Tuesday, June 4, 2013

Mining 'Gold' From Writing Groups

Boyd and Penny
This Saturday at the Circle our guest will be Boyd Lemon, author, blogger, independent publisher and attorney.  As he travels across country from his home in St. Mary's, Georgia with his dog, Penny,  to visit family in California, Boyd will make a stop here in Chester County to share with us in Saturday's read-around at Wellington Square.  


Boyd has traveled the journey from the blank page to being the critically-acclaimed author of numerous memoirs and short stories.  I asked Boyd to share his thoughts on the value of writing groups like the Women's Writing Circle. ~ Susan

Writing groups, if not a must, should be one of any writer’s tools. They have benefited me in different ways.

Honest, respectful critiques of my writing by group members have been invaluable for both specific pieces and in general. The key is the first two words in the preceding sentence.
If the critiques are not honest, they are not helpful. Simply being told that what you wrote was good, awesome or amazing does not promote growth.

Many people are afraid to criticize, and a group of people who only compliment your writing is not worth your time. I have left such groups.
Less common, I am pleased to say, is the disrespectful critique. It is of no help to be told that what you wrote was crap, even if it was. Anyone who engages in such criticism should be asked to leave the group.

Also, consider the value of a group or an occasional meeting within a group in which no comments are allowed. You might be surprised at how liberating that is, and that sometimes you write better in that environment.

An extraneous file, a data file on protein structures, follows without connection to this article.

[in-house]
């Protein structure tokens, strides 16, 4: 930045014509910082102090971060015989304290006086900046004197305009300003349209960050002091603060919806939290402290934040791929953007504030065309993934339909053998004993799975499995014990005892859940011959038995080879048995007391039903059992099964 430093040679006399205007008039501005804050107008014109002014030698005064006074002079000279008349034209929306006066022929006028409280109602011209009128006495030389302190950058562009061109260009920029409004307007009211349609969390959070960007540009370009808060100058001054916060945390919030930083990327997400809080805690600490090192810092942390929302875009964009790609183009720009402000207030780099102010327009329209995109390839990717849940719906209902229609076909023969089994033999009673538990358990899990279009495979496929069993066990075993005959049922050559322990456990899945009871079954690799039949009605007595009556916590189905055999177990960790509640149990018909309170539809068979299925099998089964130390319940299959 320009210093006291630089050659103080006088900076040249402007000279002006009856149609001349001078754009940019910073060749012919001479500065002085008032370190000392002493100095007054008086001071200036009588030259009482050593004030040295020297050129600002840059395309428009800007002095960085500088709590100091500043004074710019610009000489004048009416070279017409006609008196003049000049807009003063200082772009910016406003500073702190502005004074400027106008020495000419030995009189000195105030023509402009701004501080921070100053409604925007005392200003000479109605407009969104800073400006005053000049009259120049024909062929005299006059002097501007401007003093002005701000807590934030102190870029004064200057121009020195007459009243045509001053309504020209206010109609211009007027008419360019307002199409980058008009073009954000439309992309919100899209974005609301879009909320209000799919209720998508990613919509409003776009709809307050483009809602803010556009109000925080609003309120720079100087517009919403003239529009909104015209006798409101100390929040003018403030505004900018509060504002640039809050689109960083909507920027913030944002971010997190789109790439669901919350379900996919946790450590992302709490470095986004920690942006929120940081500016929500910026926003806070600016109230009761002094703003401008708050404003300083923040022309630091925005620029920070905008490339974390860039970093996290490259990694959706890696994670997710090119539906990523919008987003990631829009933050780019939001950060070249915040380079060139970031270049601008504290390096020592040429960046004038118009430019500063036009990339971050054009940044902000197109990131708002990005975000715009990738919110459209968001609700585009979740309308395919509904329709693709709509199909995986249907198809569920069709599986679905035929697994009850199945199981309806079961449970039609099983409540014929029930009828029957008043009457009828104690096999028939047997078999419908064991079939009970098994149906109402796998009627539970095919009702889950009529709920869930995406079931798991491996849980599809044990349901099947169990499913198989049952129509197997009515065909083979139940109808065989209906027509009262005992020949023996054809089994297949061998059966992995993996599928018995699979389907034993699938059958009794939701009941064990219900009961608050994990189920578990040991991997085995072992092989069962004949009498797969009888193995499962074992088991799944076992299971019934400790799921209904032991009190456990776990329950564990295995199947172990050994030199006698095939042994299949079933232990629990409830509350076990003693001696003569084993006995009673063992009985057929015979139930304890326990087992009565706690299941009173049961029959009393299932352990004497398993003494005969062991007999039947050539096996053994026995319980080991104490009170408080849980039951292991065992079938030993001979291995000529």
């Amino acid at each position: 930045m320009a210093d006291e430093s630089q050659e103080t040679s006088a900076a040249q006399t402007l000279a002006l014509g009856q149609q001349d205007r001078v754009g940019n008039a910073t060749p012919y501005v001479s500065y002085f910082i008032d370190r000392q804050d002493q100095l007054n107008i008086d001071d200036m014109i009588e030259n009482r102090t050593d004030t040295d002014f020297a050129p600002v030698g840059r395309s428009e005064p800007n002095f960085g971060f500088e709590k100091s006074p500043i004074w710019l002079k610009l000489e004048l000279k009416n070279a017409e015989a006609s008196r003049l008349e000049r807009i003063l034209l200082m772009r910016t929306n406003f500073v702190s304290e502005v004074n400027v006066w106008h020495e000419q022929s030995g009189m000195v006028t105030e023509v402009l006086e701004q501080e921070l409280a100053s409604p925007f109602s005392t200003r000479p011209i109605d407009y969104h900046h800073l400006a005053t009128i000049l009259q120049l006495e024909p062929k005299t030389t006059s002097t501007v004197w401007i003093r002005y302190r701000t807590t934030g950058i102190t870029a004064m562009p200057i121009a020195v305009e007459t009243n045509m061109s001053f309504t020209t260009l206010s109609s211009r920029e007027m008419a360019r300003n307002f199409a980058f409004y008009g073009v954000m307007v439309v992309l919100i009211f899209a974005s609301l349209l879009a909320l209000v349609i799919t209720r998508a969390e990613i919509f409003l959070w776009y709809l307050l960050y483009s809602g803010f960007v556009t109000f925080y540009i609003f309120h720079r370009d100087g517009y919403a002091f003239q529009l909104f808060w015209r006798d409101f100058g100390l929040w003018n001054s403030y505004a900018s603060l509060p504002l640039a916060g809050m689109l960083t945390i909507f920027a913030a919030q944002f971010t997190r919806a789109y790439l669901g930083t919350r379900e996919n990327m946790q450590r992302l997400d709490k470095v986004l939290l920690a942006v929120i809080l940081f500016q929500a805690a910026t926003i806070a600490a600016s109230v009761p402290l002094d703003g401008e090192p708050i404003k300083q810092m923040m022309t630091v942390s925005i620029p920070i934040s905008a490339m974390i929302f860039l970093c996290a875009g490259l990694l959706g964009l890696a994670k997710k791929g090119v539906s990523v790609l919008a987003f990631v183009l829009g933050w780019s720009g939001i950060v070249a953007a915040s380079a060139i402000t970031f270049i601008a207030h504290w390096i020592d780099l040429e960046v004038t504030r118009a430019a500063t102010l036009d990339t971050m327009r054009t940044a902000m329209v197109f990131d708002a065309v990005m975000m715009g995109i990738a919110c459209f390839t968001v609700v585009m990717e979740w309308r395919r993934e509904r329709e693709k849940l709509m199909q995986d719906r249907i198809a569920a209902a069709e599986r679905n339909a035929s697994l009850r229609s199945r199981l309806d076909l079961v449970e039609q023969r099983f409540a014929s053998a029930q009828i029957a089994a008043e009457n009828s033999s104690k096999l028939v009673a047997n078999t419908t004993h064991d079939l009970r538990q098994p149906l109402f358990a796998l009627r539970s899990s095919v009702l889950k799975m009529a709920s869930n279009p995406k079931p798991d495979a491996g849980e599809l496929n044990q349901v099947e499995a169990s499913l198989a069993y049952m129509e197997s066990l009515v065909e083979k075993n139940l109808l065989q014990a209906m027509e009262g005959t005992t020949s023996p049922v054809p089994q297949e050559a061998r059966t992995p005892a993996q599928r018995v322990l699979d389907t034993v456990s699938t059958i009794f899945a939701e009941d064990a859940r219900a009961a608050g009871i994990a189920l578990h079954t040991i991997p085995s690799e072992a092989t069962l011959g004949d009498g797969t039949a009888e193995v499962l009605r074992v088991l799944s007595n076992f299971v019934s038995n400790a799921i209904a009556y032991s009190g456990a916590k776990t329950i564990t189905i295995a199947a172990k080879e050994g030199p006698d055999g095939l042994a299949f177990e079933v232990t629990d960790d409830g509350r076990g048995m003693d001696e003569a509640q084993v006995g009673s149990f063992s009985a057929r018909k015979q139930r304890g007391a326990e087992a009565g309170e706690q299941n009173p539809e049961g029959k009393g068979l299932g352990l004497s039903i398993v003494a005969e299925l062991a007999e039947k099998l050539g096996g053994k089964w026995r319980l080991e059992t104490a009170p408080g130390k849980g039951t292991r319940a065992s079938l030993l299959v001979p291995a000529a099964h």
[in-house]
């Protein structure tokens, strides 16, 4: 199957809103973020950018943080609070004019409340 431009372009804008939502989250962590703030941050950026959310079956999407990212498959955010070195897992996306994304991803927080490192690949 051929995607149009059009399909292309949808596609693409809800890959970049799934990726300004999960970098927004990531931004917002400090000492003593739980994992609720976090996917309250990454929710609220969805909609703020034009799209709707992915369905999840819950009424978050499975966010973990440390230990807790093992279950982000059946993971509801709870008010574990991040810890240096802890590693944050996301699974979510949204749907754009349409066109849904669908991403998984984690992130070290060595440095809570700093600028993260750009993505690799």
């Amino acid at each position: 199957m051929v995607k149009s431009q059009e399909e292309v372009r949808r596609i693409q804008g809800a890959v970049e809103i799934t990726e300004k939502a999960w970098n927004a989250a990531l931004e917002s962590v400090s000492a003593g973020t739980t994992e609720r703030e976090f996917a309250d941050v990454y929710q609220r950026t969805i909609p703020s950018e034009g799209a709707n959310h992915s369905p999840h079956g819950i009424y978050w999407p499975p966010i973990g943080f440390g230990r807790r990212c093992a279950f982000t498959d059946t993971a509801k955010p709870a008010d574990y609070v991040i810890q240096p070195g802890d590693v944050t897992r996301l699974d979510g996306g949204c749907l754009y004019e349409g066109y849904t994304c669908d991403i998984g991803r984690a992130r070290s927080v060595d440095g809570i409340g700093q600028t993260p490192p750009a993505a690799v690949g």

It is helpful to read your writing aloud to others. For some reason that I can’t claim to understand, I learn by listening to myself read aloud. It tends to highlight awkward phrasing or weak action descriptions.
Listening to what others write, both the good and the bad, is invaluable. I have learned a lot from other’s gold, as well as their weaknesses.

It’s just plain fun to share with like-minded people who are hooked on writing. That in itself is a good enough reason to join a writing group. If you can’t find one, start one yourself. I did that when I lived in Boston, and it turned out to be a wonderful experience. You can start out small with just one or two other people.

Learn more about Boyd and his memoirs and thoughts about the unique challenges of writing memoir in this guest blog post he wrote for the Circle in March.  He will also be signing his memoirs Saturday, which I highly recommend.


Our writing prompt for Saturday:   "Write What Should Not Be Forgotten" ~ Isabel Allende    Using dialogue and two characters, write a scene (either from your own life or from your imagination) that you feel should not be forgotten. Try this in 1,000 words.

However, if this prompt does not suit, bring whatever your muse desires.  I look forward to sharing our writing together.


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